Greatrakes, Valentine (1629–1683)
Irish mesmerist, born in the county of Waterford. In 1662
Greatrakes dreamed that he had received the gift of healing by
laying on of hands. He ignored the dream, but when it recurred
on several occasions he experimented on his wife, which
proved quite successful. He subsequently practiced the laying
on of hands for practically all diseases and in 1666 went to London,
where he was summoned to court. While there he healed
many persons, but the insults of the courtiers proved too much
for him and he was forced to withdraw to a house near London,
where he continued his cures. In his Critical History of Animal
Magnetism (2 vols., 1813, 1819), J. P. F. Deleuze states
‘‘Amongst the most astonishing cures which history records, are
those of an Irish gentleman in London, Oxford, and other cities
of England and Ireland. He himself published in London
in 1666 a full account of them Val. Greatrakes Esq., of Waterford,
in the kingdom of Ireland, famous for curing several diseases and distempers
by the stroak of his hand only London, 1660.
Joseph Glanvill, a chaplain to Charles II, stated in a letter
that Greatrakes was a simple, amiable, and pious man, a stranger
to all deceit. A similar testimony was offered by George Rust,
bishop of Dromore in Ireland, who stated that Greatrakes was
at his house for three weeks, giving him an opportunity to observe
his sound morals and many of his cures. Through the
simple laying on of hands, said the bishop, he drove pain to the
extremities. Many times the effect was very rapid and as if by
magic. If the pain did not immediately subside he repeated his
rubbings and always drove the pain finally into the limbs to
expel it.
The Bishop further stated that ‘‘I can as eyewitness assert
that Greatrakes cured dizziness, very bad diseases of the eyes
and ears, old ulcers, goitre, epilepsy, glandular swellings, scirrhous
indurations, and cancerous swellings. I have seen swellings
disperse in five days which were many years old, but I do
not believe by supernatural means; nor did his practice exhibit
anything sacred. The cure was sometimes very protracted, and
the diseases only gave way through repeated exertions; some
altogether resisted his endeavours.’’
It appeared to the bishop that ‘‘something healing, something
balsamic’’ flowed from the healer. Greatrakes himself believed
that his power was a special gift of God. He healed even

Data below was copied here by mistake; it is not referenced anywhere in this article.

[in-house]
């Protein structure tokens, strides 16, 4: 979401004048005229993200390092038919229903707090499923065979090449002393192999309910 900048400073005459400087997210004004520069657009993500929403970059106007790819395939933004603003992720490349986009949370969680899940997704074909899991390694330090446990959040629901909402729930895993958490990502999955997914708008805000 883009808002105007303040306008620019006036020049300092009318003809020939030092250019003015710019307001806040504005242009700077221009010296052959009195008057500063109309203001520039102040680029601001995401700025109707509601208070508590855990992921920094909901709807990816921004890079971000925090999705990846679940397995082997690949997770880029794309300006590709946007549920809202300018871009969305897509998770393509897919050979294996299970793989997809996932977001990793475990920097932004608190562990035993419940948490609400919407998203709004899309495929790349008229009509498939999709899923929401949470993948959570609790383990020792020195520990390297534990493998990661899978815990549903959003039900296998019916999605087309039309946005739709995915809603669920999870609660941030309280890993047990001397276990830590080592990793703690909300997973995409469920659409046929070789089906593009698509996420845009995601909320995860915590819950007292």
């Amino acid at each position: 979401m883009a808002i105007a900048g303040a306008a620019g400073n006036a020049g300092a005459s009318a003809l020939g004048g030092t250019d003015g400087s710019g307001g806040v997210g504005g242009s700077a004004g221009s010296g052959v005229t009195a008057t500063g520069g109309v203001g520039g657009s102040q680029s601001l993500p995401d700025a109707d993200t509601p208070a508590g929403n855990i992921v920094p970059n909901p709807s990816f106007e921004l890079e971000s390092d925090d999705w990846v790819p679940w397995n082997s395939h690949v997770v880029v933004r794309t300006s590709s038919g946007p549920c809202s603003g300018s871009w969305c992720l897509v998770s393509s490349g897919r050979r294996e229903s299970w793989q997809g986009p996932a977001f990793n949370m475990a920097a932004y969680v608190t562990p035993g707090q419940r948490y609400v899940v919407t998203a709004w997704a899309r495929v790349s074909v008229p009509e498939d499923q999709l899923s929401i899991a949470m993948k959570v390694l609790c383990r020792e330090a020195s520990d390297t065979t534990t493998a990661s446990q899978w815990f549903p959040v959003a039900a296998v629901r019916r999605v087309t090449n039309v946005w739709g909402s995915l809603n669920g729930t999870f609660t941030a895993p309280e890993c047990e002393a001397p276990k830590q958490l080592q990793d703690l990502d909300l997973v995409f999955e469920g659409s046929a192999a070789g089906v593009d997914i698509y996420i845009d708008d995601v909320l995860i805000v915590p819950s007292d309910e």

epidemic complaints by his touch and believed it his duty to devote
himself to the cure of diseases.
To the bishop’s testimony may be added that of two physicians,
Faireklow and Astel, who assiduously inquired into the
reality of his cures. Faireklow noted, ‘‘I was struck with his gentleness
and kindness to the unhappy, and by the effects which
he produced by his hand.’’ Astel stated, ‘‘I saw Greatrakes in a
moment remove most violent pains merely by his hand. I saw
him drive a pain from the shoulder to the feet. If the pains in
the head or the intestines remained fixed, the endeavor to remove
them was frequently followed by the most dreadful crises,
which even seemed to bring the patient’s life into danger; but
by degrees they disappeared into the limbs, and then altogether.
I saw a scrofulous child of twelve years with such swellings
that it could not move, and he dissipated merely with his hand
the greatest part of them. One of the largest, however, he
opened, and so healed it with his spittle.’’
Astel stated that he saw a number of other cures, and repeated
the testimonies of Rust and Faireklow on the character of
Greatrakes.
The celebrated Robert Boyle, president of the Royal Society
of London, stated, ‘‘Many physicians, noblemen, clergymen,
etc., testify to the truth of Greatrakes’ cures, which he published
in London. The chief diseases which he cured were blindness,
deafness, paralysis, dropsy, ulcers, swellings, and all kinds of fevers.’’
Greatrakes was one of the most celebrated of the early mesmerists,
and there is no question that mesmerism owed some
of its popularity to his cures. According to accounts, he cured
the king’s evil, palsy, dropsy, epilepsy, ulcers, gallstones,
wounds and bruises, lameness, deafness, and partial blindness
by laying on of hands, stroking the pain out of its seat, and finally
driving it out at the extremities. The Royal Society published
accounts of his cures in their Transactions.
After several years of spectacular cures, Greatrakes seemed
to lose his power.
Sources
A Brief account of Mr. Valentine Greatrakes, and divers of the
strange cures by him lately Performed; written by himself in a letter addressed
to the Honourable Robert Boyle Esq. London, 1666. Reprint,
Dublin Samuel Dancer, 1688.
Greatrakes, V. Val. Greatrakes, Esq., of Waterford, in the kingdom
of Ireland, famous for curing several diseases and distempers by
the stroak of his hand only. London The Author, 1660.
Henry Stubbe The Miraculous Conformist; or an account of Several
Marvailous Cures performed by Mr. Valentine Greatarick. Oxford,
England, 1666.
Pechlin, J. N. Observationes Physico-Medicae. Hamburg, Germany,
1691.